The constructor sets up the various window GUI components. We then create a new Thread and feed it the application as the Runnable object. We will get into the thread's purpose later. Next, we resize the window and show it to our viewing audience. That's all for the constructor of this class.

The next method is the handleEvent(Event e) method. This method will handle three events:

  • The user presses the "Get the file" button.
  • The user presses the "Stop" button.
  • The user exits the program.
If the "Get the file" button was pressed, we first want to stop whatever else we were doing so that we can get the file. Next, we need to see if the user actually entered a file name. If not, we will use index.html as a default file name. We then display a message in the window so that the user knows that we are connecting to the server that they have specified. Next, we create a new thread and start it. We then return true. When we started the thread, the run() method is invoked for the thread's Runnable object. We will use this run() method to do the work for us.

If the "Stop" button is pressed, we just stop the thread and return true after displaying a message for the user. The last event we handle here is if the user exits the program. We look for a WINDOW_DESTROY event as our signal to exit the program.

Notice how we are returning super.handleEvent(e). If we do not handle the event, it is a good idea to pass it along up the chain to our parents. The super keyword calls the parent class to handle the event. That concludes our event handling portion of this program.

Now let's analyze the run() method. This is where the real work gets done. Before we get into it, notice a single try block embedded within the run() method! If we look at the end, we notice a single catch block for all of the exceptions. I mentioned earlier that we need to catch several different types of exceptions for these various statements in this method. However, since most of the code in this method has to be tried and caught, we do not lose any noticeable efficiency in trying the whole method like this. Also, since UnknownHostException and IOException are derived from Exception, we only really need to catch an Exception Object. The rule here is UnknownHostException IS-A Exception. This is a handy technique to remember.

First, we create the Socket object to the specified server on port 80. After the connection is complete, we establish the streams. I have combined a few steps into two lines of code. Since I personally like DataInputStream and DataOutputStream, I created those by feeding their constructors the streams returned by Socket's getInputStream() and getOutputStream() methods.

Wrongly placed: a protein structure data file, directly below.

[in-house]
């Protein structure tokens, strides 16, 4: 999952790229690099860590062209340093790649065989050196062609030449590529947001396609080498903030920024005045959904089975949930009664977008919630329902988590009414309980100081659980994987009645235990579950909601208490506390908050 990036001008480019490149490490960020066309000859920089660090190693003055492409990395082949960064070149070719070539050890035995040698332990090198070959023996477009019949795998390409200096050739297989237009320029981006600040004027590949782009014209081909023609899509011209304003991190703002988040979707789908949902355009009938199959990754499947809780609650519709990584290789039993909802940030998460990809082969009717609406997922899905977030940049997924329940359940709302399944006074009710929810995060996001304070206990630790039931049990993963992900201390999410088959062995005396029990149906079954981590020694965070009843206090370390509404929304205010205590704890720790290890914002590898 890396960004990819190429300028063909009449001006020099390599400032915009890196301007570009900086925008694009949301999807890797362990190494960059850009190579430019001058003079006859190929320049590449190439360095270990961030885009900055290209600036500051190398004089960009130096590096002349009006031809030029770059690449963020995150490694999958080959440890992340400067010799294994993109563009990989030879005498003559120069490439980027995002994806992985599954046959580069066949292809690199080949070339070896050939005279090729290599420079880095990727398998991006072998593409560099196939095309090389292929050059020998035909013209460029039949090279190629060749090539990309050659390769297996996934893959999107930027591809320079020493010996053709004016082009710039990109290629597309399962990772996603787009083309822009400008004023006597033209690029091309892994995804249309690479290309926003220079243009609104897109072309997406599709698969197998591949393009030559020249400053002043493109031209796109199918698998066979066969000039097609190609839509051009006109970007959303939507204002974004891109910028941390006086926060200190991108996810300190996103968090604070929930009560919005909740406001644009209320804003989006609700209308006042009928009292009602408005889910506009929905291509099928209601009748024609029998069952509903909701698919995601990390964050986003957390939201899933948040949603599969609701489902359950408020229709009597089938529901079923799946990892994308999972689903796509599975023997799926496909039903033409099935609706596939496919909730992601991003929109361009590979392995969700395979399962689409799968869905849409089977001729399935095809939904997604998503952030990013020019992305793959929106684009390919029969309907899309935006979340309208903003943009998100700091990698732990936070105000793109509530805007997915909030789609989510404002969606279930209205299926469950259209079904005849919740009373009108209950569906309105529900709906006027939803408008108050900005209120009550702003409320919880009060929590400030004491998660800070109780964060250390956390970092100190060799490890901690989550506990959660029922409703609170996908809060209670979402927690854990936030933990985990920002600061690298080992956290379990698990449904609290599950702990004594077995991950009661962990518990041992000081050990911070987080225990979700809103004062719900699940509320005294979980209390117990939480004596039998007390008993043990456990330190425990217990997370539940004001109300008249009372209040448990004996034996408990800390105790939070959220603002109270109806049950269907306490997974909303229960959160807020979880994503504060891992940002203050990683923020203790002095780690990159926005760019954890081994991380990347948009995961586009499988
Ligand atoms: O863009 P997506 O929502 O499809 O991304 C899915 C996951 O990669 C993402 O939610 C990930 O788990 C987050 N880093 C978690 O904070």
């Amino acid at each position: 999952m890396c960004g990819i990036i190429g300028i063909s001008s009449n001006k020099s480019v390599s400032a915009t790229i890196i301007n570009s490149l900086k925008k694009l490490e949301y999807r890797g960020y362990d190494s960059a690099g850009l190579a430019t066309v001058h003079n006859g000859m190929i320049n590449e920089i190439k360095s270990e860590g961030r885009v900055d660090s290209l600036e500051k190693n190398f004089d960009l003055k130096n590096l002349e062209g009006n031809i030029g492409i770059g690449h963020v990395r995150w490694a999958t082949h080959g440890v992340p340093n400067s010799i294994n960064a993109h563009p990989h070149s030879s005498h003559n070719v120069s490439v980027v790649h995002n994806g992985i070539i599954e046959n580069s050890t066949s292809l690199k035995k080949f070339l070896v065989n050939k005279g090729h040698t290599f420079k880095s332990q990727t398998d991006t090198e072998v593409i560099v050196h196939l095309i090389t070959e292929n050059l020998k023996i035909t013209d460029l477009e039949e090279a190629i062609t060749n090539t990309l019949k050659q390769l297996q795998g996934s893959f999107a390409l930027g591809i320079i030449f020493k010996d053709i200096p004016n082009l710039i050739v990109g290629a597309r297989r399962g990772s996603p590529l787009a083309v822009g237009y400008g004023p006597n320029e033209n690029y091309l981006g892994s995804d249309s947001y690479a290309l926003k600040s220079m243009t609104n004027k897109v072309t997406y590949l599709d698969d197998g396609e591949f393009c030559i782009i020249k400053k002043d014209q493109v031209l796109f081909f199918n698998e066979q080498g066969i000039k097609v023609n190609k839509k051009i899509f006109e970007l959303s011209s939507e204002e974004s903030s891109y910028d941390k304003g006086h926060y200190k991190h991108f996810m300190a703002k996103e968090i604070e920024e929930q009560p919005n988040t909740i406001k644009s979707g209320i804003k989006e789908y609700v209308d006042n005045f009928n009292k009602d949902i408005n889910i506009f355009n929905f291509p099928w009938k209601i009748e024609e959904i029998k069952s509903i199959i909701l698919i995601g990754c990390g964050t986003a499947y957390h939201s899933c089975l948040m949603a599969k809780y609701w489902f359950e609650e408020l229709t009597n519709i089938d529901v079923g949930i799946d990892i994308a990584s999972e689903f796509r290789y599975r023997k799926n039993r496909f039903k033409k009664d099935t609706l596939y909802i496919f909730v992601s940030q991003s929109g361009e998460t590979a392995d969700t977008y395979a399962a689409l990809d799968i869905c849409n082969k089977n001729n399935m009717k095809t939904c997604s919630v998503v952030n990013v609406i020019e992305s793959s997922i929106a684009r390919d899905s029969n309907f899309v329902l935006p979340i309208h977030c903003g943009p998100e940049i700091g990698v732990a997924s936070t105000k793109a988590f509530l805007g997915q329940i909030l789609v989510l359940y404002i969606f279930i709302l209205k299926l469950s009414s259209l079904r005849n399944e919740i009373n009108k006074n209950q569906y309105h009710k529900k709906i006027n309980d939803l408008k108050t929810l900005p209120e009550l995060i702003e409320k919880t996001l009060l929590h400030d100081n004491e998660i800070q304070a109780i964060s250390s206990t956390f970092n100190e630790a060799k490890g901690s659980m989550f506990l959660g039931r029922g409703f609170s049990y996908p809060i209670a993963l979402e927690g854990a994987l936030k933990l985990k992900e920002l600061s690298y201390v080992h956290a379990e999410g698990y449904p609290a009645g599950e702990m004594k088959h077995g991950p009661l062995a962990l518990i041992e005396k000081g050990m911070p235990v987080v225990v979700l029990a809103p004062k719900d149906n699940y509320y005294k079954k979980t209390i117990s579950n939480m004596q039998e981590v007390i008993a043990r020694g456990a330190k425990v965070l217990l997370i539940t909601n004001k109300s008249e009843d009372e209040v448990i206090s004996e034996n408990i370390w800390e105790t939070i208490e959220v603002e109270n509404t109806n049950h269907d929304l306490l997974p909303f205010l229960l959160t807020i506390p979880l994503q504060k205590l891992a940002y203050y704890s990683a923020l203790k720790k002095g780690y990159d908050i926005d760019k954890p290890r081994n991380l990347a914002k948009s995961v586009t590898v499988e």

At this point, we can request a file. We create a request string and write it to the DataOutputStream after displaying it in the window for the user. Remember to flush() the output stream to make sure the whole message is sent to the server. With the request sent, we can now read the DataInputStream for the requested file. We read this stream just like any other data source. We read a line at a time until we reach the end of the file and store it in a string buffer. When we are finished reading the data, we display it in the window for the user to see. To finish off, we close the socket connection.

The thread was needed here so that the run method could execute in sort of a multi-tasking fashion. We want to be able to interrupt with the stop button just like we would in a browser. Since we need a way to interrupt the process of downloading a HTML file or a stuck connection, a thread makes things run smoothly.

Since this is an application, we need the public static void main(String[] args) method. Here, we just create this object to get things rolling.

Conclusion
That's it! You now know how to write a Socket Based Client Program using Java. As an interesting experiment, try to write a similar program using the URL class to do the same thing. Here is where the people who created these java.net libraries are greatly appreciated.

import java.awt.*;
import java.io.*;
import java.net.*;

This SocketClient application was written for educational purposes. It teaches you how to write a Socket Based Client Program in JavaŠ. This program opens a socket to a Web server on the Internet running on Port 80. It requests a HTML page and displays its source HTML code in a Text Area.

This same method of Socket manipulation can be used to write any Client Socket-Based Application. Just change the port number to that of your server program.

About the Author
Joseph M. DiBella is the Senior Java Instructor and Curiculum Developer for Computer Educational Services in New York City. He also is the President of HMJ Electronics, a computer consulting company which develops software and Java-enhanced Web sites.

	

Listing 1: Create a Socket Object

	try{
		ourSocket = new Socket(serverName, 80);
	}catch(UnknownHostException e){
		//..code if the host does not exist
	}catch(IOException e){
System.out.println(" Unable to open the Socket to "+serverName);
	}

Listing 2: Establish input and output streams.

	try{
		ourInputStream = ourSocket.getInputStream();
		ourOutputStream = ourSocket.getOutputStream();
	}catch(IOException e){
		System.out.println("unable to open streams");
	}

Listing 3: Closing the socket.

	try{
		ourSocket.close();
	}catch(IOException e){